This celebration does not mark the defeat of my chronic illness. You will be deceived if you perceive my high spirits as a sign of health. You will be mistaken if you consider dancing the night away in the barn after Baccalaureate Mass as proof that I am “better.” Silly are you for interpreting my smile as I strut across the stage on Sunday as a signal to the end of my suffering.
I am an Invisi-Lily, so you will not be able to see the hurt in my muscles, the ache in my joints, or the pain in my nerves. Nothing on my face will show you that my family and I spent more days in the past month thinking I was going to die than trusting I would make it to tomorrow. My hugs won’t make you aware of unexpected hospitalizations this spring as a result of a bout of encephalitis and a surge of reactive autoimmunity. My laughter won’t share the secret of spending Easter week in Bryn Mawr hospital or exam week in Stanford hospital. My cap won’t tell you the tale of my recent health crises that warranted four trips to the emergency room in two weeks. My gown won’t show you the story of countless sleepless nights as a result of autoimmunity, infection, and stress gone awry.
However, please don’t assume I wish you could see that sadness on my face or hear that heartache through my laughter. I am thankful my internal dysfunction can be hidden. I appreciate the ability to “fake it” as skillfully as I do because it allows for more care-free FUN! This capability, the chance to let my hair down and momentarily forget my struggle, is only made possible through the help of my family and friends. Therefore, I do not want them (or anyone I encounter) to be forced to confront painful thoughts at a time when celebration is in order or to face devastating dysfunction when festivity is the priority.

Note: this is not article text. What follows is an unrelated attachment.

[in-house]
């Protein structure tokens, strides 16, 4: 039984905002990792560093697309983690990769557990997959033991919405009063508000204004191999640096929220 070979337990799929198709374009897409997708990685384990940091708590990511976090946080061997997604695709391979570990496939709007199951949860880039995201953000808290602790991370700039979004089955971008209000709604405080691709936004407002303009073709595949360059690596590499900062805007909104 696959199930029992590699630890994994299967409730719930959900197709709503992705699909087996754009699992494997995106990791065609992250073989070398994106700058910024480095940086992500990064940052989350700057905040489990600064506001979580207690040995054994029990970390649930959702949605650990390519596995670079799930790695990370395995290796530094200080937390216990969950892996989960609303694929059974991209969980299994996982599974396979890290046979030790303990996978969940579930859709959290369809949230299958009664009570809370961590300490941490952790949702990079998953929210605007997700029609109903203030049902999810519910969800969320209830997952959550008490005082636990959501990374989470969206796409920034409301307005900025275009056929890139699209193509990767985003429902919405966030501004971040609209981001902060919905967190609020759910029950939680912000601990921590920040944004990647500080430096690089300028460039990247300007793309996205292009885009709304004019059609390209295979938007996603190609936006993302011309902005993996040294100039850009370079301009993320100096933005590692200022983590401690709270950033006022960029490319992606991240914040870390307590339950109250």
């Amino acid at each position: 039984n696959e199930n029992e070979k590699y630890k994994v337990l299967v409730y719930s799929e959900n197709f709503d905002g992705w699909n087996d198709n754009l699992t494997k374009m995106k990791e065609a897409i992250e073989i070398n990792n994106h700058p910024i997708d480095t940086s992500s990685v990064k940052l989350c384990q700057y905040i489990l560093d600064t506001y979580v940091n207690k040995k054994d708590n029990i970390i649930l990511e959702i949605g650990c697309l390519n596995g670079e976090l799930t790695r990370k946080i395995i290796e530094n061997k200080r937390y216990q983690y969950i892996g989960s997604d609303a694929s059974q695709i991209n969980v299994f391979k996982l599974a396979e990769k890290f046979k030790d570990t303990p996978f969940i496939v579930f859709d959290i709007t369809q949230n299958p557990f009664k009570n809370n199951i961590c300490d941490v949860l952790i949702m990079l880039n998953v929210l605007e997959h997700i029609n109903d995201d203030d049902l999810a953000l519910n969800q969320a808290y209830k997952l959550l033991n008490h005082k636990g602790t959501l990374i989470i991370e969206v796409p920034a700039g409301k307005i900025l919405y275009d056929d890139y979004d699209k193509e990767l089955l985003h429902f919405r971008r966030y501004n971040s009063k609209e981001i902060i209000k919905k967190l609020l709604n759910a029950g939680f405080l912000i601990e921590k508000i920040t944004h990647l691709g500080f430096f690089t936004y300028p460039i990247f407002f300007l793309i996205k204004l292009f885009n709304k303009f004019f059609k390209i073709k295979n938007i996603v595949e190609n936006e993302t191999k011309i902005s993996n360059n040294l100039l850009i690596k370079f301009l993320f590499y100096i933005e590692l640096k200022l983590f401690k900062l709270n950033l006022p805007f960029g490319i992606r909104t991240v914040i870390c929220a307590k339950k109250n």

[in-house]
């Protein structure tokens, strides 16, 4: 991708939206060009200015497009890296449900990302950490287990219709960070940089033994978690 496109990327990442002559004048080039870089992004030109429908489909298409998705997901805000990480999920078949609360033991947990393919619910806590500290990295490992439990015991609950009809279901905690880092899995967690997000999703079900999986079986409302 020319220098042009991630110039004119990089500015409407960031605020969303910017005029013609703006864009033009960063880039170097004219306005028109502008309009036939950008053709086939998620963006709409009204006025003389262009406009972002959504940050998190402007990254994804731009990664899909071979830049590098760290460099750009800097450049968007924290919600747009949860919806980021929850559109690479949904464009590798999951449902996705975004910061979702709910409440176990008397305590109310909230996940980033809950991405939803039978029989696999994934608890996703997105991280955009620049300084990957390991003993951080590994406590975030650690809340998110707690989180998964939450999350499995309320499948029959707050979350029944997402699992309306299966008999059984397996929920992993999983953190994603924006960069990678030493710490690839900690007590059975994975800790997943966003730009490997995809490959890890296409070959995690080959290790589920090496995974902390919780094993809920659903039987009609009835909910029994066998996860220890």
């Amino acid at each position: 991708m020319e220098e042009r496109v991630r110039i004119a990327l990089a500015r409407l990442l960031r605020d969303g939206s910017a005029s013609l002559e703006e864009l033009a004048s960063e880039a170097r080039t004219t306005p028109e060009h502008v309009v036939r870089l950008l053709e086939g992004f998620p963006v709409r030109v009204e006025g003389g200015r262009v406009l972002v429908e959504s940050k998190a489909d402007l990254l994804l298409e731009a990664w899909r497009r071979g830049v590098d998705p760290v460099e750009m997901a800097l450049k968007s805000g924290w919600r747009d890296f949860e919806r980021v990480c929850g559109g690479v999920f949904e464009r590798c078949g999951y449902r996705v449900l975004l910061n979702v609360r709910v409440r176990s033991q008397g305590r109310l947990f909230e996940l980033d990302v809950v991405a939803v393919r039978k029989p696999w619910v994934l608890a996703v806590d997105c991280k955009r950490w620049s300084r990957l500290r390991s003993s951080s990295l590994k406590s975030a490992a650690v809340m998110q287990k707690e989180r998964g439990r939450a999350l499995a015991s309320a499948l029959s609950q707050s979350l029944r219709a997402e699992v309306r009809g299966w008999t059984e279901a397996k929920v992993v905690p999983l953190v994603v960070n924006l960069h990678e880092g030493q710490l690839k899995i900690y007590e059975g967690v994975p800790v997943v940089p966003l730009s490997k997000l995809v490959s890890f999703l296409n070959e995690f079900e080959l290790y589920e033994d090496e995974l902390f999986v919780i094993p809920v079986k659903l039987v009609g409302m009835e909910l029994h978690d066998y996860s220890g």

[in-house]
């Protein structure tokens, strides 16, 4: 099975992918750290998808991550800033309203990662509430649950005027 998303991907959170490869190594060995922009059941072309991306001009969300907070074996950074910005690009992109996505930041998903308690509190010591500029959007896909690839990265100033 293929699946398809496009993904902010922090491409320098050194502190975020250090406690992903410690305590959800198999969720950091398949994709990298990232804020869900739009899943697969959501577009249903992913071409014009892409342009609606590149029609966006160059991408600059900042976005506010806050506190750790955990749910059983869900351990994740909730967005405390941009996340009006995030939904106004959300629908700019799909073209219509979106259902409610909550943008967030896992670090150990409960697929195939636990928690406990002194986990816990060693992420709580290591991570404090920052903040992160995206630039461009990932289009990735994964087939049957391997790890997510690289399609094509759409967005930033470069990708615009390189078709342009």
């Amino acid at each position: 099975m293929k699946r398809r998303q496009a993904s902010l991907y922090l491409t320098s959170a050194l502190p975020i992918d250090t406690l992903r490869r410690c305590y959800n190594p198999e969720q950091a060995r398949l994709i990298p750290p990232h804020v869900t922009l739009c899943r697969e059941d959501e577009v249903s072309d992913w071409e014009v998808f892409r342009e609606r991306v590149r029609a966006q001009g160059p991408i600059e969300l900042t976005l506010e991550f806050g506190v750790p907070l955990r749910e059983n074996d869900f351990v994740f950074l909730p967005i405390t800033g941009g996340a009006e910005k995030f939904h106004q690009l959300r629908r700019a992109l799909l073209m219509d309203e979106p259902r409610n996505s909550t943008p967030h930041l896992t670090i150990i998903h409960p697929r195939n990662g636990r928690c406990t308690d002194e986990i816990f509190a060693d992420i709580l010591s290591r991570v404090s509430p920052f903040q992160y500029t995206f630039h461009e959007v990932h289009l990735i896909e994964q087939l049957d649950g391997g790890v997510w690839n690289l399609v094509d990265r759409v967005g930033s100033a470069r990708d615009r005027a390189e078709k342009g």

And yet, it is because I am blessed to graduate from the University of Notre Dame that you will be able to see what I want you to see most: my gratitude. Around my neck you will see a stole that shows you my heart. The piece of cloth draped over my chest provides the opportunity for everyone who sees me to peer into my heavy heart—a heart overflowing with gratitude.
When you congratulate me and I thank you, please accept that as:
- appreciation for acknowledging my achievement,
- thanks for taking a moment to respect my resilience—but,
- most importantly, please see the sincerity and seriousness of my gratitude.
This Sunday, and hopefully forever more, I stand behind my sentiment: my gratitude is as grave a reality as gravity.
So, for those I don’t see this weekend, thank you for the times you helped me defy gravity.
Your grateful frieND,